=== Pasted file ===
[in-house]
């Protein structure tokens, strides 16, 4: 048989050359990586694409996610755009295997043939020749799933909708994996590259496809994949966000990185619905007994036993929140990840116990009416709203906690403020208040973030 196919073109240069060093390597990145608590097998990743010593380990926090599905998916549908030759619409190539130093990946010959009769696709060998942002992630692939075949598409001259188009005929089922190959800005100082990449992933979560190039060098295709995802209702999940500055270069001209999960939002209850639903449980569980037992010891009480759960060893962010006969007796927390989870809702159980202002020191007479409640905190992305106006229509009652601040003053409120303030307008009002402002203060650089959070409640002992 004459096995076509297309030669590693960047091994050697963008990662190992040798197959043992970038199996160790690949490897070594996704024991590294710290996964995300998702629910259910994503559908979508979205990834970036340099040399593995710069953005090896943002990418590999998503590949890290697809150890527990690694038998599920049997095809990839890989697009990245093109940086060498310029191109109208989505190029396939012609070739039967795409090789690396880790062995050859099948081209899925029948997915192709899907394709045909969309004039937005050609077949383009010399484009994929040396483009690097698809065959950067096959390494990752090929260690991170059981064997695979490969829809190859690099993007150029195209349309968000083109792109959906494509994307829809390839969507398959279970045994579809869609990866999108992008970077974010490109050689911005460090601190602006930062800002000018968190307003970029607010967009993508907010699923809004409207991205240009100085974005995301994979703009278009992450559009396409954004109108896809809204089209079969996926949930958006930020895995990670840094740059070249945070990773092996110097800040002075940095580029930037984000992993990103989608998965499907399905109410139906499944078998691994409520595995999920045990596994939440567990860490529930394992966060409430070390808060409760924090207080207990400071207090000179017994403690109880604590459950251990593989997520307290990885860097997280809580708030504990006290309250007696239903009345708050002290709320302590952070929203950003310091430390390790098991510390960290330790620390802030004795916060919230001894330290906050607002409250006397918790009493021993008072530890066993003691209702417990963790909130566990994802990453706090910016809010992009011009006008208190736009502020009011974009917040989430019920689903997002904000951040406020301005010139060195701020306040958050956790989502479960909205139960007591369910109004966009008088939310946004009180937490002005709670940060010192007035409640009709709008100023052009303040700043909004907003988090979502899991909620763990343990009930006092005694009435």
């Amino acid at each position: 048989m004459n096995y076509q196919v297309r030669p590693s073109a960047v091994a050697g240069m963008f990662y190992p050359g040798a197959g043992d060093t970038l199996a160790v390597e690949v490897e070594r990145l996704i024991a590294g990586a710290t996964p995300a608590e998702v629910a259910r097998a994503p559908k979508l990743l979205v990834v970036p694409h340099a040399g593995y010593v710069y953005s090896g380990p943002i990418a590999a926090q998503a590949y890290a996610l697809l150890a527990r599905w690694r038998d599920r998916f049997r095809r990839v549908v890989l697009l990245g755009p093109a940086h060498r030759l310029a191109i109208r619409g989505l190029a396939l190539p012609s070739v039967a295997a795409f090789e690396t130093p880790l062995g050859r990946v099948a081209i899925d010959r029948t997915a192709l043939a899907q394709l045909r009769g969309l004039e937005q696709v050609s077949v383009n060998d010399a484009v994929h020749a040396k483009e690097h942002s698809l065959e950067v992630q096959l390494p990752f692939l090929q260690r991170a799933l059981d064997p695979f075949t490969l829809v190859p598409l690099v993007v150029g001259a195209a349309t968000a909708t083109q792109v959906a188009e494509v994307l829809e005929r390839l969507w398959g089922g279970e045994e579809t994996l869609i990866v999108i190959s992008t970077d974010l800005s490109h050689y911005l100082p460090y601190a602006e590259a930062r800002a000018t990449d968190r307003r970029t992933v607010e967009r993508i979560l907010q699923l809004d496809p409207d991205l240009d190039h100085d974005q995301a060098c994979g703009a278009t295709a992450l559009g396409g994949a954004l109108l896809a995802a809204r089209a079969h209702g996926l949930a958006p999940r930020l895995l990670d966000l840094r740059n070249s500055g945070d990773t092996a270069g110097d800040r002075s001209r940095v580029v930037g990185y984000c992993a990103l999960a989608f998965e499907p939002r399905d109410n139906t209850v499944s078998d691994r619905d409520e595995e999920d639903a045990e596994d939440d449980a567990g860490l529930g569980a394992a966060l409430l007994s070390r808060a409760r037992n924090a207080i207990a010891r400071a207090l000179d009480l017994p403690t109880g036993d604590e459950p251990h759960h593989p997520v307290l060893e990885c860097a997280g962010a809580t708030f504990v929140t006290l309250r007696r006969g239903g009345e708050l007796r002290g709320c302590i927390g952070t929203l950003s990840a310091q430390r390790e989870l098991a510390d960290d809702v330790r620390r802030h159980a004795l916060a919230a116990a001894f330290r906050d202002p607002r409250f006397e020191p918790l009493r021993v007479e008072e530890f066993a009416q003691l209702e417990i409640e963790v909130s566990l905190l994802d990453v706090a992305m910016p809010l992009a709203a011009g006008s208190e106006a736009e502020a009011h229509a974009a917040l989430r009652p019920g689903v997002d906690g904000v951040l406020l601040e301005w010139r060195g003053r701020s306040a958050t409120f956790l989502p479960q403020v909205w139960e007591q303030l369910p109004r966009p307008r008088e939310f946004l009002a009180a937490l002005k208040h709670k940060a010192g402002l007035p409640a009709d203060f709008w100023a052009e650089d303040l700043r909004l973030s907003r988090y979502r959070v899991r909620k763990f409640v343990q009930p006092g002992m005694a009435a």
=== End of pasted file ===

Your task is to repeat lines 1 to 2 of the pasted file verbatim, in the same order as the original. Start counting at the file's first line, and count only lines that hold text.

[in-house]
């Protein structure tokens, strides 16, 4: 048989050359990586694409996610755009295997043939020749799933909708994996590259496809994949966000990185619905007994036993929140990840116990009416709203906690403020208040973030 196919073109240069060093390597990145608590097998990743010593380990926090599905998916549908030759619409190539130093990946010959009769696709060998942002992630692939075949598409001259188009005929089922190959800005100082990449992933979560190039060098295709995802209702999940500055270069001209999960939002209850639903449980569980037992010891009480759960060893962010006969007796927390989870809702159980202002020191007479409640905190992305106006229509009652601040003053409120303030307008009002402002203060650089959070409640002992 004459096995076509297309030669590693960047091994050697963008990662190992040798197959043992970038199996160790690949490897070594996704024991590294710290996964995300998702629910259910994503559908979508979205990834970036340099040399593995710069953005090896943002990418590999998503590949890290697809150890527990690694038998599920049997095809990839890989697009990245093109940086060498310029191109109208989505190029396939012609070739039967795409090789690396880790062995050859099948081209899925029948997915192709899907394709045909969309004039937005050609077949383009010399484009994929040396483009690097698809065959950067096959390494990752090929260690991170059981064997695979490969829809190859690099993007150029195209349309968000083109792109959906494509994307829809390839969507398959279970045994579809869609990866999108992008970077974010490109050689911005460090601190602006930062800002000018968190307003970029607010967009993508907010699923809004409207991205240009100085974005995301994979703009278009992450559009396409954004109108896809809204089209079969996926949930958006930020895995990670840094740059070249945070990773092996110097800040002075940095580029930037984000992993990103989608998965499907399905109410139906499944078998691994409520595995999920045990596994939440567990860490529930394992966060409430070390808060409760924090207080207990400071207090000179017994403690109880604590459950251990593989997520307290990885860097997280809580708030504990006290309250007696239903009345708050002290709320302590952070929203950003310091430390390790098991510390960290330790620390802030004795916060919230001894330290906050607002409250006397918790009493021993008072530890066993003691209702417990963790909130566990994802990453706090910016809010992009011009006008208190736009502020009011974009917040989430019920689903997002904000951040406020301005010139060195701020306040958050956790989502479960909205139960007591369910109004966009008088939310946004009180937490002005709670940060010192007035409640009709709008100023052009303040700043909004907003988090979502899991909620763990343990009930006092005694009435």